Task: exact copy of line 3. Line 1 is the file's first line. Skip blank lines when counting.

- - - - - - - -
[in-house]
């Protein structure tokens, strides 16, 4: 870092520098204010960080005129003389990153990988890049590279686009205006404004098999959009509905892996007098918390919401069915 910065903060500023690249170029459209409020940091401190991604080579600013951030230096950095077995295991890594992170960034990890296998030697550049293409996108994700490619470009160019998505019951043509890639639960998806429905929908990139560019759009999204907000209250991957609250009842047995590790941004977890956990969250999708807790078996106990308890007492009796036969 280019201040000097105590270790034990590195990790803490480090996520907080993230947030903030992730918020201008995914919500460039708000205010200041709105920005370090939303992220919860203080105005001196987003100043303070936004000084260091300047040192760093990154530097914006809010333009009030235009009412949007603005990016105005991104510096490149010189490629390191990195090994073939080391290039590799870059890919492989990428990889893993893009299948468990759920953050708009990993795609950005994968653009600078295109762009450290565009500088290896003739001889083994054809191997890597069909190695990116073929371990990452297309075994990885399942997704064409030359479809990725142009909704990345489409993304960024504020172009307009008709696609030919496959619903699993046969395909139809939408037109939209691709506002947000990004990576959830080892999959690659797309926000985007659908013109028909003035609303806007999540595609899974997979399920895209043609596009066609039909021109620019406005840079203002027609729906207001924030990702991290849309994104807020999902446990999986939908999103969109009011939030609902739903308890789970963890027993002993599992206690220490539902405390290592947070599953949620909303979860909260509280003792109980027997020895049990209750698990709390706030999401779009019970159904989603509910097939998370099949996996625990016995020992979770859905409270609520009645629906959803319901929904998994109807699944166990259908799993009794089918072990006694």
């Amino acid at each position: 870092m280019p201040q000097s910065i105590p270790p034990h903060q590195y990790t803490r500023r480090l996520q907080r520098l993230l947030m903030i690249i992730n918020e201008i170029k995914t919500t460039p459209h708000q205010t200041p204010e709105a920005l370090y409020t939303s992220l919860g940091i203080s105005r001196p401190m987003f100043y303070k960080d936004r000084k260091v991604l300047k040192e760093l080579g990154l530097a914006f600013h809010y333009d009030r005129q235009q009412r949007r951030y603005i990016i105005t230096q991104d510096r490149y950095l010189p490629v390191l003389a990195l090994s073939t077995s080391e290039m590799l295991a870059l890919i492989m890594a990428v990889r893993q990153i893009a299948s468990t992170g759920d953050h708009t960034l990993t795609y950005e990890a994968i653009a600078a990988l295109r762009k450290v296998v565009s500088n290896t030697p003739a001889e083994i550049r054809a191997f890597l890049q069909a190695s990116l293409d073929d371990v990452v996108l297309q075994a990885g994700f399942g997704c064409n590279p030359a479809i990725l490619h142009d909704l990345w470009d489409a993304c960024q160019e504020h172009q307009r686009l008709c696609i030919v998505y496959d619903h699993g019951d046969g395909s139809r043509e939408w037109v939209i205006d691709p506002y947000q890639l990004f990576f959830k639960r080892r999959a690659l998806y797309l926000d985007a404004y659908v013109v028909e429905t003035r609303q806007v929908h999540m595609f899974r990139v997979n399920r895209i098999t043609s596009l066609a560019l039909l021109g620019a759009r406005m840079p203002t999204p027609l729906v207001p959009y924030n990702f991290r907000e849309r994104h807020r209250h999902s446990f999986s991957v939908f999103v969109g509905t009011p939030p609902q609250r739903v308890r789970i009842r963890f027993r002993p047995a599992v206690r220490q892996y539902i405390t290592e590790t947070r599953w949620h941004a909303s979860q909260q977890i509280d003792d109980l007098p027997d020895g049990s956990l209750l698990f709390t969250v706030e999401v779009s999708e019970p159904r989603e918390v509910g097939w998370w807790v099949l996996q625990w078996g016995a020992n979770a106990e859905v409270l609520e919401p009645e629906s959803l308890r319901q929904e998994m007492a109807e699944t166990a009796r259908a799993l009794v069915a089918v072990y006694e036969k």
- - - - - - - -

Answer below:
């Amino acid at each position: 870092m280019p201040q000097s910065i105590p270790p034990h903060q590195y990790t803490r500023r480090l996520q907080r520098l993230l947030m903030i690249i992730n918020e201008i170029k995914t919500t460039p459209h708000q205010t200041p204010e709105a920005l370090y409020t939303s992220l919860g940091i203080s105005r001196p401190m987003f100043y303070k960080d936004r000084k260091v991604l300047k040192e760093l080579g990154l530097a914006f600013h809010y333009d009030r005129q235009q009412r949007r951030y603005i990016i105005t230096q991104d510096r490149y950095l010189p490629v390191l003389a990195l090994s073939t077995s080391e290039m590799l295991a870059l890919i492989m890594a990428v990889r893993q990153i893009a299948s468990t992170g759920d953050h708009t960034l990993t795609y950005e990890a994968i653009a600078a990988l295109r762009k450290v296998v565009s500088n290896t030697p003739a001889e083994i550049r054809a191997f890597l890049q069909a190695s990116l293409d073929d371990v990452v996108l297309q075994a990885g994700f399942g997704c064409n590279p030359a479809i990725l490619h142009d909704l990345w470009d489409a993304c960024q160019e504020h172009q307009r686009l008709c696609i030919v998505y496959d619903h699993g019951d046969g395909s139809r043509e939408w037109v939209i205006d691709p506002y947000q890639l990004f990576f959830k639960r080892r999959a690659l998806y797309l926000d985007a404004y659908v013109v028909e429905t003035r609303q806007v929908h999540m595609f899974r990139v997979n399920r895209i098999t043609s596009l066609a560019l039909l021109g620019a759009r406005m840079p203002t999204p027609l729906v207001p959009y924030n990702f991290r907000e849309r994104h807020r209250h999902s446990f999986s991957v939908f999103v969109g509905t009011p939030p609902q609250r739903v308890r789970i009842r963890f027993r002993p047995a599992v206690r220490q892996y539902i405390t290592e590790t947070r599953w949620h941004a909303s979860q909260q977890i509280d003792d109980l007098p027997d020895g049990s956990l209750l698990f709390t969250v706030e999401v779009s999708e019970p159904r989603e918390v509910g097939w998370w807790v099949l996996q625990w078996g016995a020992n979770a106990e859905v409270l609520e919401p009645e629906s959803l308890r319901q929904e998994m007492a109807e699944t166990a009796r259908a799993l009794v069915a089918v072990y006694e036969k």